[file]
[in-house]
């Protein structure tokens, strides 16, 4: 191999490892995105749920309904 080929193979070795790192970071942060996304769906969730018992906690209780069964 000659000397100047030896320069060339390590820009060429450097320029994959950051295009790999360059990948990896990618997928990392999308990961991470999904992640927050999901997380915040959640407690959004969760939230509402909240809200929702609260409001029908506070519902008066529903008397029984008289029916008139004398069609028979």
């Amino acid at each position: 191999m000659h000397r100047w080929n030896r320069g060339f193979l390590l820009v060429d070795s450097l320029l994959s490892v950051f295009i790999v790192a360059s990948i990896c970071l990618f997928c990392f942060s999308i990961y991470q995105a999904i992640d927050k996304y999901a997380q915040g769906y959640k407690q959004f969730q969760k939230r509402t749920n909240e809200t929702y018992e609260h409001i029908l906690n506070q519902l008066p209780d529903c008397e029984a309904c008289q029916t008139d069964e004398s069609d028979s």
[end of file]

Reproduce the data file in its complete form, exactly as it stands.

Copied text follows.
[in-house]
């Protein structure tokens, strides 16, 4: 191999490892995105749920309904 080929193979070795790192970071942060996304769906969730018992906690209780069964 000659000397100047030896320069060339390590820009060429450097320029994959950051295009790999360059990948990896990618997928990392999308990961991470999904992640927050999901997380915040959640407690959004969760939230509402909240809200929702609260409001029908506070519902008066529903008397029984008289029916008139004398069609028979």
């Amino acid at each position: 191999m000659h000397r100047w080929n030896r320069g060339f193979l390590l820009v060429d070795s450097l320029l994959s490892v950051f295009i790999v790192a360059s990948i990896c970071l990618f997928c990392f942060s999308i990961y991470q995105a999904i992640d927050k996304y999901a997380q915040g769906y959640k407690q959004f969730q969760k939230r509402t749920n909240e809200t929702y018992e609260h409001i029908l906690n506070q519902l008066p209780d529903c008397e029984a309904c008289q029916t008139d069964e004398s069609d028979s």